Keep these spooky spots in mind when planning your next British vacation
THE UK is home to some of the most haunted places in the world, from manor houses to abandoned prisons and even villages overrun with ghosts.
According to a recent survey, one in five Britons have felt a ghostly presence in their homes, while one in six fear the return of ancestors who died before their time. Whether it’s the fog-shrouded moors or the sinister back alleys of London, there’s nothing quite like a cosily terrifying English ghost story.
1. The Screaming Skull of Bettiscombe Manor
You might not guess from its charming architecture, but the manor house of the village of Bettiscombe is home to the world’s most well-known legend of a screaming skull. In the 19th century, John Frederick Pinney returned from Nevis with a faithful Jamaican slave who soon after passed away of tuberculosis. His only request was to have his body returned to his home country, but Pinney refused and buried the man in the cemetery at St. Stephen’s Church. Afterwards, the village and Pinney were plagued with bad luck and spectral screams from the cemetery. The manor house was beset by rattling windows and slamming doors, such that Pinney brought the exhumed body into his home and refused to discard it. The body decayed, leaving only the skull to howl each time someone tried to remove it.
2. The Dunstable Hitchhiker
Vanishing hitchhikers are common urban legends around the world, but one in Dunstable is striking for the level of detail. In October 1979, young carpet-fitter Roy Fulton was driving home from a darts match in Leighton Buzzard down Station Road where the street lights ended. Spying a dark figure, he pulled over and picked up a hitchhiker dressed in black. The man silently got into Fulton’s car and pointed up the road when asked where he was headed. After trying to start conversation, the young man turned to offer his passenger a cigarette and discovered an empty passenger seat. Fulton hit the brakes, jumped out, and checked the road and the rear of his van before getting back in his car and driving to the police station. Some claimed it was the ghost of a young Scotsman who’d died returning from a party, but there was no record of his death. The Dunstable story was so convincing that it made national papers and, in years since, has resurfaced throughout the UK.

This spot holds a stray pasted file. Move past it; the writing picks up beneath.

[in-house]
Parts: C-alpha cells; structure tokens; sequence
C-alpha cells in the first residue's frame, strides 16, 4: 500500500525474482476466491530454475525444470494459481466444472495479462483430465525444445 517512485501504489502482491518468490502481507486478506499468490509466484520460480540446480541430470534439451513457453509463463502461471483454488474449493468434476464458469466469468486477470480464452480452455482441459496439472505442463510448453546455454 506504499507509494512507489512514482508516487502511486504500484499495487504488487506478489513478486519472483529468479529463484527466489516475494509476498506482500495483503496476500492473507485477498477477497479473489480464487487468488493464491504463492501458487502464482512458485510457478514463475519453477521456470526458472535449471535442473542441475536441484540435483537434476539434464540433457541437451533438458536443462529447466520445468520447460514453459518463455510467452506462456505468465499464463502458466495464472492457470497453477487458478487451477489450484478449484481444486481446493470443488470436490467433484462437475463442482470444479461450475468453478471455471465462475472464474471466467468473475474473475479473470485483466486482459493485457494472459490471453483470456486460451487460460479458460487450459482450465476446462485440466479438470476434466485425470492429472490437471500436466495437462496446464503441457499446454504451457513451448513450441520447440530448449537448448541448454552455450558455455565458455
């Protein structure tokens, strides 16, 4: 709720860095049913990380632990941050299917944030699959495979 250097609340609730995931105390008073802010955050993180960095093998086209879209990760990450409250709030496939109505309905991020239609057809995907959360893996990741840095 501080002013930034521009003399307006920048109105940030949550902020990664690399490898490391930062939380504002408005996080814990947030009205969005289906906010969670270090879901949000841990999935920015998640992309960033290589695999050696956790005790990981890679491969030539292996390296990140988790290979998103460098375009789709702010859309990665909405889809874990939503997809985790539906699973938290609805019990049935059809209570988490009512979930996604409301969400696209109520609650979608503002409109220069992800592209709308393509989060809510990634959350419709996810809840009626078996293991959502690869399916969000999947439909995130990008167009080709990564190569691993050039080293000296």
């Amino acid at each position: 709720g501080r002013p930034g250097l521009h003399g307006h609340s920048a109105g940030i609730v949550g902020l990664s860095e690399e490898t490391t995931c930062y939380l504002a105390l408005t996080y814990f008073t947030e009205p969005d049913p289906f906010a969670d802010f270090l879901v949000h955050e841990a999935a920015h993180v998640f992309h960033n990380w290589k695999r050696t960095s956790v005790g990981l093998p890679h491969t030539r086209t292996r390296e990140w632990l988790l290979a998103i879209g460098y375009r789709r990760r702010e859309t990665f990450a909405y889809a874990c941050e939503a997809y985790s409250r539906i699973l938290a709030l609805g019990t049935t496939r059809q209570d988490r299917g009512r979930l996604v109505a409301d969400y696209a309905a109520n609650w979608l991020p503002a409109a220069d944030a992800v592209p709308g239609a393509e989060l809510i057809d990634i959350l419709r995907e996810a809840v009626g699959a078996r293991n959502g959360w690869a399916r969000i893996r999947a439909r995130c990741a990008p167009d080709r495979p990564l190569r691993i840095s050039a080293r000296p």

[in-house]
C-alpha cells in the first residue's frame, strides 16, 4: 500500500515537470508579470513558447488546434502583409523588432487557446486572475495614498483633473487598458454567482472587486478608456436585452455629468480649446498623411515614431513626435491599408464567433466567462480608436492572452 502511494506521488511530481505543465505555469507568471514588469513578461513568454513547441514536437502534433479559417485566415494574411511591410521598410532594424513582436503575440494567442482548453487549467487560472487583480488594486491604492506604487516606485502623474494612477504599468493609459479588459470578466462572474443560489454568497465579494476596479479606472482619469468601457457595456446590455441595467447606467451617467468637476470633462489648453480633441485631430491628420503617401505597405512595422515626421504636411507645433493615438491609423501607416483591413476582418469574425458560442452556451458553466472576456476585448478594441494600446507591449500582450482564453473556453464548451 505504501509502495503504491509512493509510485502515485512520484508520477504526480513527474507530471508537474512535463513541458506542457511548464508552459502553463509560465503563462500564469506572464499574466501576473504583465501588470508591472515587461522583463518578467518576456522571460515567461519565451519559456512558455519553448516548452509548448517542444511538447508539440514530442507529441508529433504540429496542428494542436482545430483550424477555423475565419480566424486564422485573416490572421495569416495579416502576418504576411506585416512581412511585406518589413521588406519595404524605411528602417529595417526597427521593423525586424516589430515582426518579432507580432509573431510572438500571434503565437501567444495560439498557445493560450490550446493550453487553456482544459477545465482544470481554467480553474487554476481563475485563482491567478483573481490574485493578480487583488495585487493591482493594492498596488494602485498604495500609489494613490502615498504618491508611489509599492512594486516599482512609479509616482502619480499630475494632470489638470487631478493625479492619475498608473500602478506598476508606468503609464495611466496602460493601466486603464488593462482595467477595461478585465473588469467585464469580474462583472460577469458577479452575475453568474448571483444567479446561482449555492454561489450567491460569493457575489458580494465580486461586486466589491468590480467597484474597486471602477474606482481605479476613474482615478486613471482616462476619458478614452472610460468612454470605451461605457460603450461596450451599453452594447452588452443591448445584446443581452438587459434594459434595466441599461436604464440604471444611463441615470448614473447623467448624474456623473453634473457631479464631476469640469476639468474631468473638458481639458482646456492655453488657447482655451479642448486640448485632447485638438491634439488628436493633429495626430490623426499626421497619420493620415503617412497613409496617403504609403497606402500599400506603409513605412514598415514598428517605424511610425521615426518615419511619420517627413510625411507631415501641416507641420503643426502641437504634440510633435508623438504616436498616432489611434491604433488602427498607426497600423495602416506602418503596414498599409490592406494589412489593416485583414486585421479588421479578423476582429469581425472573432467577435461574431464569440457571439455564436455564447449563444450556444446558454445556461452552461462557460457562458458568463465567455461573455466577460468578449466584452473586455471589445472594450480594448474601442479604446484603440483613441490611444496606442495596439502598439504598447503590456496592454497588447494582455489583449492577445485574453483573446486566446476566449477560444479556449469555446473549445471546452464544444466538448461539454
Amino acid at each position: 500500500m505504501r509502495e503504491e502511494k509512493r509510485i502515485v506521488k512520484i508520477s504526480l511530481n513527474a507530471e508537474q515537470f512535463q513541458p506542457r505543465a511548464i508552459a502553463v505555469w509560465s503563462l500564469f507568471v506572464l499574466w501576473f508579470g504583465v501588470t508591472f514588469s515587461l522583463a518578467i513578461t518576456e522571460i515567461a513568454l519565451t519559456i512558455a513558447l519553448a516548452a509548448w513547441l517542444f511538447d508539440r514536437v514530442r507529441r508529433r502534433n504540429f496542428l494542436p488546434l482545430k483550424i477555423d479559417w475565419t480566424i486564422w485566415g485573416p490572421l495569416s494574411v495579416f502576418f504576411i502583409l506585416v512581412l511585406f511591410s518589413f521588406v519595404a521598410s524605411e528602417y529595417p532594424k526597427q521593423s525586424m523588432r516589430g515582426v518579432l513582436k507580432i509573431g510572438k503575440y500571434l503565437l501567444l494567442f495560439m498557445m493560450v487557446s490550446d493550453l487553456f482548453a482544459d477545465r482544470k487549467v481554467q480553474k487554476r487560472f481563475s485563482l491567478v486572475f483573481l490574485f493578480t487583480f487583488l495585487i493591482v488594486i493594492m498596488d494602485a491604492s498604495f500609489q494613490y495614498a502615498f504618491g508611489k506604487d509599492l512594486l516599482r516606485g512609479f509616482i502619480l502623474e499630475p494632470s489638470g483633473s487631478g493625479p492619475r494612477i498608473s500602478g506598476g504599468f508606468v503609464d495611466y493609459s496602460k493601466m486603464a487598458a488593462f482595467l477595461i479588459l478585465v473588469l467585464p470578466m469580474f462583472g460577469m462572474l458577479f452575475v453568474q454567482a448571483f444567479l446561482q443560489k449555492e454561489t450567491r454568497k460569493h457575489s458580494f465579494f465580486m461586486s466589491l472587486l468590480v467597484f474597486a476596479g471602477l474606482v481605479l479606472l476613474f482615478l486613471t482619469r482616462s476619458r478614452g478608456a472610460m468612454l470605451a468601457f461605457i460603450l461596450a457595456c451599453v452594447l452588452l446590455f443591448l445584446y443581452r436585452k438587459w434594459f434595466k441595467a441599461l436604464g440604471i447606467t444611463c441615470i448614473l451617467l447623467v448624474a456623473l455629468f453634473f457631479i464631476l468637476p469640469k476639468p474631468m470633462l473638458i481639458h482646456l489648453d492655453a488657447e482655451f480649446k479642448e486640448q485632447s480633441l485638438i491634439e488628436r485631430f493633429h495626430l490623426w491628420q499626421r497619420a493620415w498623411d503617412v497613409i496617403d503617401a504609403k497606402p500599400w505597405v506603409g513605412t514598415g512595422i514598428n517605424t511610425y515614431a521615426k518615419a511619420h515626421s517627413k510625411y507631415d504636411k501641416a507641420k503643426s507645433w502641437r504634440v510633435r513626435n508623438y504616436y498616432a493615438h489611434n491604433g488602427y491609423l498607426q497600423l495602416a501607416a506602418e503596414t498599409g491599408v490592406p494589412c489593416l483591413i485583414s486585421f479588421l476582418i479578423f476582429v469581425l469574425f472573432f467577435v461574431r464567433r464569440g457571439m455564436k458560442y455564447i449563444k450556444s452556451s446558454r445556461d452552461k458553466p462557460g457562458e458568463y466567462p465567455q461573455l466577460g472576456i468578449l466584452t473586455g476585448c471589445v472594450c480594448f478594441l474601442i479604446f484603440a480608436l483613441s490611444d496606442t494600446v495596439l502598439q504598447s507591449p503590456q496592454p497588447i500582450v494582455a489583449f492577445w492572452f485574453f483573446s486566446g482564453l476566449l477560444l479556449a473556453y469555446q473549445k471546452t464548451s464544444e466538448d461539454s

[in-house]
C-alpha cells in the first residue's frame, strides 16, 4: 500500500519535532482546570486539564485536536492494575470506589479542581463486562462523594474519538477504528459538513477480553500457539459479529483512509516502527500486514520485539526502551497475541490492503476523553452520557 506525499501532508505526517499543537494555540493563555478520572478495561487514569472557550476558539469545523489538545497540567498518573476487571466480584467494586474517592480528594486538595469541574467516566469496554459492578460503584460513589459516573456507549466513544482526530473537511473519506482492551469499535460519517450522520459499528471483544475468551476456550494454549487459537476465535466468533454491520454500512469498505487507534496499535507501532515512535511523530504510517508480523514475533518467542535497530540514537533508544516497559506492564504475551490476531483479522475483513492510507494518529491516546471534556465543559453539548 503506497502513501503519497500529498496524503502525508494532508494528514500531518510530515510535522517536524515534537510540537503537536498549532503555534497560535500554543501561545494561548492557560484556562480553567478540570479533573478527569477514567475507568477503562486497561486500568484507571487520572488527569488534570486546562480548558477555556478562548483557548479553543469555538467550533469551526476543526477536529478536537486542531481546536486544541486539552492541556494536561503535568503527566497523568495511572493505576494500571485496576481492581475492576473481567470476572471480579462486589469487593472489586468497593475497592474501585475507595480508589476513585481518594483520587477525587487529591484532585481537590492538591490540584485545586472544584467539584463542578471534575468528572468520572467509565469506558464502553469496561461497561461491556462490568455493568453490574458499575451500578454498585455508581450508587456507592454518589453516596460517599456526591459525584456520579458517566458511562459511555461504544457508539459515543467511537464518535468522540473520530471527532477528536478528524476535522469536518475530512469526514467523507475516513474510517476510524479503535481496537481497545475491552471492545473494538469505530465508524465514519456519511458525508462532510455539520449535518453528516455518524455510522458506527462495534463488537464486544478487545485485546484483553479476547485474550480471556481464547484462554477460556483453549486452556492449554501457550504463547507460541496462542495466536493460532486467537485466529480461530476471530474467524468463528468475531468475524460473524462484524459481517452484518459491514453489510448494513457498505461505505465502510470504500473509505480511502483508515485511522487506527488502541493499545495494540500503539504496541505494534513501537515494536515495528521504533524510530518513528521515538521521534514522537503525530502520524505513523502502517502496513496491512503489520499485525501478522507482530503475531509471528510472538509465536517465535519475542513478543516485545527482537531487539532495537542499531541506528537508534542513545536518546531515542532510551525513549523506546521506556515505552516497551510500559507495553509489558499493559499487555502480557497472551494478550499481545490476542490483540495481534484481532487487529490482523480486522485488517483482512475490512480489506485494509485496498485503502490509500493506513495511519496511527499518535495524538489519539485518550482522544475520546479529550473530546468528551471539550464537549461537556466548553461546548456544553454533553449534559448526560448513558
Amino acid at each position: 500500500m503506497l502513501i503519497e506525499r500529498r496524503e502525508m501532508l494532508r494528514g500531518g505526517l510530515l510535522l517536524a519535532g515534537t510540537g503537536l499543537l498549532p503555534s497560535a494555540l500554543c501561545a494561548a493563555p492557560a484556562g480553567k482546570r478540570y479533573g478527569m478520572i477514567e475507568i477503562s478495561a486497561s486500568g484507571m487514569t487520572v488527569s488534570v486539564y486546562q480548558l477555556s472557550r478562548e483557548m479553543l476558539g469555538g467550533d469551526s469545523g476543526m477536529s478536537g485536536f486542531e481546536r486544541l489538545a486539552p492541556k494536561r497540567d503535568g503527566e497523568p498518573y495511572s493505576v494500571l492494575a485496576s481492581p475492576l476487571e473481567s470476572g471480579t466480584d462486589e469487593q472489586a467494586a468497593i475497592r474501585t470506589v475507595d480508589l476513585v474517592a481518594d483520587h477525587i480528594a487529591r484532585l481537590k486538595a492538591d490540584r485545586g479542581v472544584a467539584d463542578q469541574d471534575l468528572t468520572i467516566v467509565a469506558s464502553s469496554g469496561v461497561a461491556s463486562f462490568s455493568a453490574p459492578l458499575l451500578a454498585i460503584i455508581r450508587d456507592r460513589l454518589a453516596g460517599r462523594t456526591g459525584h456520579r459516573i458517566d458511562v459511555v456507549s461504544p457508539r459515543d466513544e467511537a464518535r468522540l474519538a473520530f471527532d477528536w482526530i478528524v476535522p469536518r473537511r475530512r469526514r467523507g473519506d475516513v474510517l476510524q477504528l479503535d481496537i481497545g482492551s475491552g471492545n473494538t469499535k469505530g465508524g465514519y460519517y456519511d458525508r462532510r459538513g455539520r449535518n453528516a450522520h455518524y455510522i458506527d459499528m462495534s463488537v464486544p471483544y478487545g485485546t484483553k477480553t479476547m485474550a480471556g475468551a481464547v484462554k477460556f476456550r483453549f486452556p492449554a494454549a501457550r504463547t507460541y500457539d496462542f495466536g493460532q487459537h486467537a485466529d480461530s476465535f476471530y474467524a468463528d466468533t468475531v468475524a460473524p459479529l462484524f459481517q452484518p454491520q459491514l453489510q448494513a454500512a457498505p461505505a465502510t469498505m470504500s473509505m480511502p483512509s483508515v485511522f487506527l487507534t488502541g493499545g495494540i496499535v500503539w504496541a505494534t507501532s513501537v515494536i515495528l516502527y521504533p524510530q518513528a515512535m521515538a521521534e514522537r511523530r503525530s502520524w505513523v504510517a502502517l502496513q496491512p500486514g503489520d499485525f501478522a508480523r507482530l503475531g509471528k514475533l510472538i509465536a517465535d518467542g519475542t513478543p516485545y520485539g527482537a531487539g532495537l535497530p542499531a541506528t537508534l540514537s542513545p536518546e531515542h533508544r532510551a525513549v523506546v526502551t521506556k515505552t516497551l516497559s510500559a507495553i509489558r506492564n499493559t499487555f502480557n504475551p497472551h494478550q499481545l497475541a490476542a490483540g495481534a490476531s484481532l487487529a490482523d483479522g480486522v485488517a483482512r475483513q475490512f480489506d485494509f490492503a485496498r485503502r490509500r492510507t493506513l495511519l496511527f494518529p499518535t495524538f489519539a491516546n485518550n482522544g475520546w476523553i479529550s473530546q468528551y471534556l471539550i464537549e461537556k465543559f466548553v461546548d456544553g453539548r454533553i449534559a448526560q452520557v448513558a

3. The Dartmoor Hell Hounds
The Dartmoor area of England has everything that a ghost hunter could ask for -- fog-shrouded moorlands, vast swaths of windswept rock, and several ghastly spirits. Perhaps most terrifying are the yeth or yell hounds, so named for the inhuman wails they make while rambling through the area’s woods. According to Devon folklore, these headless dogs are alternately the feral souls of unbaptized children or the half-made spirits of unborn ones. In either case, they are doomed to haunt the moors in packs and scream wildly while hunting for those foolish enough to venture outside after dark. Supposedly, their yells drive their prey mad, and if they catch you, you’ll be dragged off never to be seen again. Most memorably, the yeth hounds were the main inspiration for Sir Arthur Conan Doyle’s The Hound of the Baskervilles.
4. The Bodmin Jail Ghosts
Bodmin Jail is an historic former prison built by prisoners of war in Cornwall on the edge of the nearby moor. Currently, it is home to a museum similar to The London Dungeons for its gory displays of prisoners’ offenses and punishments. Before closing in 1927, the jail was the sight of a naval prison, over 50 public executions, and, for a time during World War II, a cache of national treasures. Many ghosts have been spotted at this defunct prison, including a wandering spectral woman, gaunt faces peering from cells, and a woman who attempts to drag children away in a section of the old Lower Floor. Reportedly, the latter is the ghost of a woman who murdered her youngest son. The most malevolent ghost at Bodmin Prison calls the dank dungeon home and is known to place its cold hand upon visitors’ shoulders.